Even though I planted during the hottest time of year so far, most of the plants are thriving, and that includes the deer nipped/stripped ones. I've made some plant additions and added a little stepping stone path and a cobbled together bird bath.
This year is like testing spaghetti, throw it at the wall and see what sticks. I don't expect every plant to make it over the winter (some might not survive the summer!), but gardeners are a hopeful, patient lot and I'm no different.
The Mugho Pines are doing exceptionally well as is the bearberry, the bayberry and the woolly thyme, the agastache (hummingbird mint) is mostly doing well although one plant always looks a little dry and wilted. The vinca was doing well but got nipped badly, again, so jury is out on its recovery. The lavender is all thriving as is the maple tree and the curly top cypress. Coreopsis (tickseed) is happy
and even has it's own gnome setting up house near it.
The pieris is showing bright red new growth after a serious nibbling when we first planted it.
Some salvia of different varieties have been added. Black and Blue and some hot red numbers, I am told that these may prove to be tender perennials. I'll mulch in the fall, and hit those heavily.
One new addition that Gene brought home is a stunning weeping Colorado Blue Spruce, variety "The Blues" and it has added a certain excitement to the garden.
I placed it where the mock orange was and replanted him in another area that might just prove a better fit anyway. DH also made a simple rustic bench out of his last big Madrone log.
It sits under the cedar tree (can you find the 3 ceramic swallows?)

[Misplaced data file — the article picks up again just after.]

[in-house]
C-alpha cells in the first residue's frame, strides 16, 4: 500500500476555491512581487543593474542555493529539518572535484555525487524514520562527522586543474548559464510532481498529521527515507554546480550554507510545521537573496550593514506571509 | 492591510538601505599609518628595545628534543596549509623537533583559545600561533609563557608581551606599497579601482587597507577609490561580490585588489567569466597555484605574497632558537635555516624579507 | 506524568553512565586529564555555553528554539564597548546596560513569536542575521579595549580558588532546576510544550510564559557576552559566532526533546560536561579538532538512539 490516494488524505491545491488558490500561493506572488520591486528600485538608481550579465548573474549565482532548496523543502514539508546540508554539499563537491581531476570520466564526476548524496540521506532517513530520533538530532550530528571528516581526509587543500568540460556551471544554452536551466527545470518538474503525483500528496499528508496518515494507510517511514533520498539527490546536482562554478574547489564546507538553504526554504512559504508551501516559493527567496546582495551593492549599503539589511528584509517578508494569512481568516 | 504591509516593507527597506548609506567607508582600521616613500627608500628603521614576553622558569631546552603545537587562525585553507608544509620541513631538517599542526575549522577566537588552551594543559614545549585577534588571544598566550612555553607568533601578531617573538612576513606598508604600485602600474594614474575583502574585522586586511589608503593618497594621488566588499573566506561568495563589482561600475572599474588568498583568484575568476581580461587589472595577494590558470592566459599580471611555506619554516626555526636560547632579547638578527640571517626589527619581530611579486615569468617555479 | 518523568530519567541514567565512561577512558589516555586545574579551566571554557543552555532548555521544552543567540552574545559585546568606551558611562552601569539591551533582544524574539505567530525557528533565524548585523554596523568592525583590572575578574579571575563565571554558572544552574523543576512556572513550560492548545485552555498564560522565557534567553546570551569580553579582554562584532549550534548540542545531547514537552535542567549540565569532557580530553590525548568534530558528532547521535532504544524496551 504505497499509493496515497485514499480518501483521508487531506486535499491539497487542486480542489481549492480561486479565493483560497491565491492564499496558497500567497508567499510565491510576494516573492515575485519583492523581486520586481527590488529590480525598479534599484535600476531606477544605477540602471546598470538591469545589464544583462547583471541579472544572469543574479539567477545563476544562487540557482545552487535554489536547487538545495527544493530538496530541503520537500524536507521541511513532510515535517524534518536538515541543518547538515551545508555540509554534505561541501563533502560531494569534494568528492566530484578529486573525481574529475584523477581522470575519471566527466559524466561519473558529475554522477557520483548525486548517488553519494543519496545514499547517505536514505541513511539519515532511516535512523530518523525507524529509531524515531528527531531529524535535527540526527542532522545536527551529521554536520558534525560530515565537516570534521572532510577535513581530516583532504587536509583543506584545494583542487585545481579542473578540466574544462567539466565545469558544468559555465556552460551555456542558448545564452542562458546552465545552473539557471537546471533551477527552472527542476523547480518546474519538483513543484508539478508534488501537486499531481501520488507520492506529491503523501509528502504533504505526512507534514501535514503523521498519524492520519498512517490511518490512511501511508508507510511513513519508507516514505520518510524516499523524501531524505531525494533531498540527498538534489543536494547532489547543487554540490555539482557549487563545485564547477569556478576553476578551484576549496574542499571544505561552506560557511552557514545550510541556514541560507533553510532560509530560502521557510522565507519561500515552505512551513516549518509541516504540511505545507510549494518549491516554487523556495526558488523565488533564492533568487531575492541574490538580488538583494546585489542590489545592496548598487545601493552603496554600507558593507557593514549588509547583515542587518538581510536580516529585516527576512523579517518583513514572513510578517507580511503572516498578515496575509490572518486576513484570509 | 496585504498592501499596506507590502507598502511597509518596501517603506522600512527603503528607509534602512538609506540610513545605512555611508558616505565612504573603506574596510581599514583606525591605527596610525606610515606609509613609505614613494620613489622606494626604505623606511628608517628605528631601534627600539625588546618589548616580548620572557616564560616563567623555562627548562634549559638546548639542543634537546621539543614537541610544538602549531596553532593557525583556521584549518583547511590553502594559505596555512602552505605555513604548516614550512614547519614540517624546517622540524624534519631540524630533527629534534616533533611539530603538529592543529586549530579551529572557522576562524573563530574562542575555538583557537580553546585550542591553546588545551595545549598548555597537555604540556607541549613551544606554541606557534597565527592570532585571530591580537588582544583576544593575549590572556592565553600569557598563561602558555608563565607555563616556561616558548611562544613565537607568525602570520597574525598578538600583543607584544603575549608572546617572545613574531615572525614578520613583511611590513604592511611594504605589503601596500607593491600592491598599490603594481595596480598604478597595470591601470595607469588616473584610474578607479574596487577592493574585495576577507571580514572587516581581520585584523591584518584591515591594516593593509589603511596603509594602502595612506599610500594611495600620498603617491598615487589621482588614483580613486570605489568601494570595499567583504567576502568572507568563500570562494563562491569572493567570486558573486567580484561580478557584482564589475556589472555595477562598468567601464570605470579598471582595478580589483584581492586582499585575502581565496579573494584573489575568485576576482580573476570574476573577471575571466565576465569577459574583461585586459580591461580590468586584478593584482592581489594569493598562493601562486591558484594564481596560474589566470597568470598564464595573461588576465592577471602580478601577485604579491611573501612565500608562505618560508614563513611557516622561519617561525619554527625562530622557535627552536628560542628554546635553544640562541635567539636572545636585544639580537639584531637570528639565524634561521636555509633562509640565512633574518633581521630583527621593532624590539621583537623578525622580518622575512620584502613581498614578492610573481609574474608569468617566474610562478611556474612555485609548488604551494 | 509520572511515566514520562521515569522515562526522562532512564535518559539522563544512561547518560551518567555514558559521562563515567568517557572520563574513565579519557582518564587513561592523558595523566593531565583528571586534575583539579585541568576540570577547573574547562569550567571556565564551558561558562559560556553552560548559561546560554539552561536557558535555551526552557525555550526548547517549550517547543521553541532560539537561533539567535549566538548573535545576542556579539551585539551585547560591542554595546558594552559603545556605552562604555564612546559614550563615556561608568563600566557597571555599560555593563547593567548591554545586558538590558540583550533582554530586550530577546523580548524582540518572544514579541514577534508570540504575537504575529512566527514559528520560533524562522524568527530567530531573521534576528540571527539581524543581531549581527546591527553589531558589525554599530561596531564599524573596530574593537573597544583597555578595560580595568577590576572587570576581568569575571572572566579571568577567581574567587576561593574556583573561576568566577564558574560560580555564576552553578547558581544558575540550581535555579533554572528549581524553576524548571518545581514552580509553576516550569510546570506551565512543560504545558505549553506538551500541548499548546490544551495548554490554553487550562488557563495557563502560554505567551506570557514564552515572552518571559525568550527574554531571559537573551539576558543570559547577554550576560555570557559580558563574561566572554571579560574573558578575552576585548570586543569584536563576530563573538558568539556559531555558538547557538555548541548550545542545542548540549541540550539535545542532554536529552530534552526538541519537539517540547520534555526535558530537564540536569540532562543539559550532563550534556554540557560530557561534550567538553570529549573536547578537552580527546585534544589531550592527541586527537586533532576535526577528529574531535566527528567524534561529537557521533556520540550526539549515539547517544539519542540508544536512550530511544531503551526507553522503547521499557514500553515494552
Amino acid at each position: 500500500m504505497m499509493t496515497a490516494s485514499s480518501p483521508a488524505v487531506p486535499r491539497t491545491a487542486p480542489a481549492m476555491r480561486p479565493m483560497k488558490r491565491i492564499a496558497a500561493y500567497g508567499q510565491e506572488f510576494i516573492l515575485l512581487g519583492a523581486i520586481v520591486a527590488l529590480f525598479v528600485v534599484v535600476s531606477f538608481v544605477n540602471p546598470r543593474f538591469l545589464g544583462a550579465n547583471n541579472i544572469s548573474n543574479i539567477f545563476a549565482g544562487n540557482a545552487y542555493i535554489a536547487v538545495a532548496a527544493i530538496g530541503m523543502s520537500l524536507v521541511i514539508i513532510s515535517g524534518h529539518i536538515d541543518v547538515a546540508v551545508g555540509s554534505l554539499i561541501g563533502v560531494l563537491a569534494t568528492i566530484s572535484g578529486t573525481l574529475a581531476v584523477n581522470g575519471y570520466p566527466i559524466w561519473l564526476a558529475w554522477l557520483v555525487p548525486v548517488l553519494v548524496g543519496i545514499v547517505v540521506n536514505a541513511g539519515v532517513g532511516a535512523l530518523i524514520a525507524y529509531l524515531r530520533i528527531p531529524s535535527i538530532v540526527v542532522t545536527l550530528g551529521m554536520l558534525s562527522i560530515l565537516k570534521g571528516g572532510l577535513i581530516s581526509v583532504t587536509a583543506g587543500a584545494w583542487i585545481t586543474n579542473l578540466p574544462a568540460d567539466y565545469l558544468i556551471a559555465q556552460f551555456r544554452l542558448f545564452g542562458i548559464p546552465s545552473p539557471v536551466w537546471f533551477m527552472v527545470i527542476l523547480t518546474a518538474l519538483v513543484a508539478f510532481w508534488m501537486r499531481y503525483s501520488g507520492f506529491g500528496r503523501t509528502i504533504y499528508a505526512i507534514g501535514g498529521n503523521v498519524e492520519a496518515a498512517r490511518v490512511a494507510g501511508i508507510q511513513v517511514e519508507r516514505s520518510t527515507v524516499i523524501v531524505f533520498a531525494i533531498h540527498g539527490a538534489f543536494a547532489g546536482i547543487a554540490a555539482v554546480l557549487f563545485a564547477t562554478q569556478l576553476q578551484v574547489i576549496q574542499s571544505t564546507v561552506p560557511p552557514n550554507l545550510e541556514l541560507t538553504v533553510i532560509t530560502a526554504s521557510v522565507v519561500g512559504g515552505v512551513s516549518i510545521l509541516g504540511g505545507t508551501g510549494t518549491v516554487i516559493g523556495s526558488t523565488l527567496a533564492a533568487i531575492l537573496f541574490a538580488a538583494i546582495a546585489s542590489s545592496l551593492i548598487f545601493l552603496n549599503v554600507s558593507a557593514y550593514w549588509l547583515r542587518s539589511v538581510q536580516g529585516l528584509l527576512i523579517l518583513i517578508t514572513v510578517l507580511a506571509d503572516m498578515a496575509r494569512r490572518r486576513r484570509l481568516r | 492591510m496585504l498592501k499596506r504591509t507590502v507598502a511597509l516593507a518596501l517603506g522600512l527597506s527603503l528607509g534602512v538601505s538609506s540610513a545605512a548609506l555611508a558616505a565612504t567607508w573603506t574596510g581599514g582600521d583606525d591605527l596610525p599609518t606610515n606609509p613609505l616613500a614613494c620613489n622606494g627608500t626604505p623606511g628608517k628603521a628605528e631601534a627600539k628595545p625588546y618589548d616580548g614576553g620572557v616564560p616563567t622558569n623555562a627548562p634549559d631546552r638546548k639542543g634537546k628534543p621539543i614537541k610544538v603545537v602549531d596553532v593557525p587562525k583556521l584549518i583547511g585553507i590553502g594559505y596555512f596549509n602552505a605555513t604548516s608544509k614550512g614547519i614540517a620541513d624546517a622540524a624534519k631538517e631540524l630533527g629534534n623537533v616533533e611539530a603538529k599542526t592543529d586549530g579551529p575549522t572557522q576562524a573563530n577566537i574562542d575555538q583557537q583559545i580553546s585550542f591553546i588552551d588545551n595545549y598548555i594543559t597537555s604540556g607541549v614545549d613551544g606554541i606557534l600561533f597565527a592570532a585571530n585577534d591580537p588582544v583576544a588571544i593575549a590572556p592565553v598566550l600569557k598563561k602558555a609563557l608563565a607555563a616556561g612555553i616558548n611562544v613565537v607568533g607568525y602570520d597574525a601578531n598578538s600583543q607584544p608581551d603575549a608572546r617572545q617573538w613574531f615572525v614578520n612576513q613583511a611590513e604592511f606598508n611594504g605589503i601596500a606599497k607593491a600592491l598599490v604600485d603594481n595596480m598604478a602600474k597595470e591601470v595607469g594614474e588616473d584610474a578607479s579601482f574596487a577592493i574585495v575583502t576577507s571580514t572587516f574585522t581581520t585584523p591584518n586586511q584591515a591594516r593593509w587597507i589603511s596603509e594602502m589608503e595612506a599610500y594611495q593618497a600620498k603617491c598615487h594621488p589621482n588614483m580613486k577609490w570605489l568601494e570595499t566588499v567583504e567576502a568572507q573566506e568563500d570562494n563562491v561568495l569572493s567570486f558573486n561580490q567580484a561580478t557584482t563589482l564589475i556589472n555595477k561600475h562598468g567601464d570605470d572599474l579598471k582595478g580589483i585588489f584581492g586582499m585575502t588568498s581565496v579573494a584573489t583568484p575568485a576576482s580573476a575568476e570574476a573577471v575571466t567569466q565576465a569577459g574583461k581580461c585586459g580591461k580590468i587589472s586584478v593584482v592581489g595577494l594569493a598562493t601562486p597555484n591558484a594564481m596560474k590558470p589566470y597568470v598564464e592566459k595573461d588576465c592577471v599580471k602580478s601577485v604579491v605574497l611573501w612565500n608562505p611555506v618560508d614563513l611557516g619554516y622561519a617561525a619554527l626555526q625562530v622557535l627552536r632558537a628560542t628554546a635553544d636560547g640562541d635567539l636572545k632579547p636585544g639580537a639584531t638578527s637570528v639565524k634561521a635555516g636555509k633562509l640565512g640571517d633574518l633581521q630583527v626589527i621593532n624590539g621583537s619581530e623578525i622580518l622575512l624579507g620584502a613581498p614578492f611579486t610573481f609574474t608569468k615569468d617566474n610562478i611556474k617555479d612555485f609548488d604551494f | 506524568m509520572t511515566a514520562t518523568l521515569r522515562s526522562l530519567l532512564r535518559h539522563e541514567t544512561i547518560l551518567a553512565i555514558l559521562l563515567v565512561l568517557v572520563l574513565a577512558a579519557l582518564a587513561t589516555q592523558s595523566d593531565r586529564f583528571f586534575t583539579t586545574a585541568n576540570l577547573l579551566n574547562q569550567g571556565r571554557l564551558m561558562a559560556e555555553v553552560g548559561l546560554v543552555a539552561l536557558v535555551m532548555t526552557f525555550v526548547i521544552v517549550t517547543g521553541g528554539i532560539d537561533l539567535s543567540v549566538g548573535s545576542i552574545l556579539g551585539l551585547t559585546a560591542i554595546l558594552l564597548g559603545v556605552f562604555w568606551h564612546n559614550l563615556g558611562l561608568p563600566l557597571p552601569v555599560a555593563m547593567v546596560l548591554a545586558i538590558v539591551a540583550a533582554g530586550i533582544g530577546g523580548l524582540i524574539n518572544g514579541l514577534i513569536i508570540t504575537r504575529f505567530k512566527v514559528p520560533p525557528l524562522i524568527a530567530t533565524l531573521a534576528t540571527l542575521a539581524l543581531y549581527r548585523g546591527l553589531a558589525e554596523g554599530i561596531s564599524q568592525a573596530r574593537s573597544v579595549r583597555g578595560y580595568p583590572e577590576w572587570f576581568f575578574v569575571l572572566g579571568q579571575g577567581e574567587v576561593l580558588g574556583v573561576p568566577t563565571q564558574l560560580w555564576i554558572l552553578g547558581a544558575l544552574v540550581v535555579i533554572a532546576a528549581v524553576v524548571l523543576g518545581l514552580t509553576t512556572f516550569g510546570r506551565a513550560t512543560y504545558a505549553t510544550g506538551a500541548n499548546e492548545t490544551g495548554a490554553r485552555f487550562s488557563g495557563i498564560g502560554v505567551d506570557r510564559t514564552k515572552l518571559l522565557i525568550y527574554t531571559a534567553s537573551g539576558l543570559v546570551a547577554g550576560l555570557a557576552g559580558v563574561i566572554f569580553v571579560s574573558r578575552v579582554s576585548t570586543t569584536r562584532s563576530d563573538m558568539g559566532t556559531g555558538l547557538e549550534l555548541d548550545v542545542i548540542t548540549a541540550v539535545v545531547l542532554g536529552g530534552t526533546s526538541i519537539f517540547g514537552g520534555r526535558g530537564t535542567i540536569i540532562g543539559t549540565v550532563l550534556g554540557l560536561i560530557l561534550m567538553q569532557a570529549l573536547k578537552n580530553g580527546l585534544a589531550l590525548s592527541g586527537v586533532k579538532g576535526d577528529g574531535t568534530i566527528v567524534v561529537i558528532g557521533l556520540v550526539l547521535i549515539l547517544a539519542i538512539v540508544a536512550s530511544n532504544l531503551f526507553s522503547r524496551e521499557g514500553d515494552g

by the deck and I get a lovely view of the garden,
the lower driveway and the barn area. It is a shady spot so a great place for a quick rest from watering or weeding.
The roses are not happy! The one that was badly nipped is stressed and going down hill, the other, maybe on a slower decline. Wild roses are plentiful in the valley but here at elevation it may not work out for them. We'll have to see. We have also added some deer deterrents in the form of wireless electric fencing.
Basically they are baited posts that give one heck of a shock when the deer go to investigate them. I have staked them out by some of their favorites having taken off the cages. This one by the witch hazel, the second of the three by the pieris. So far, a few deep deer tracks as they beat feet out of the garden after getting zapped and no nipping. Deer are a seasonal problem up here, when times get really desperate (winter), they have already moved down to lower elevations.
Goats Ben and Jerry have really come around. Ben is a pest, friendly, in your face and the one you have to beat off with a stick, Jerry is still the shy flighty one, but he bolts less and not as far, comes right up to me for his little bit of pellets and minerals daily. We've made TONS of progress with him and I'm pleased.
Parting shot: A proper garden cat practicing for a proper garden! ;)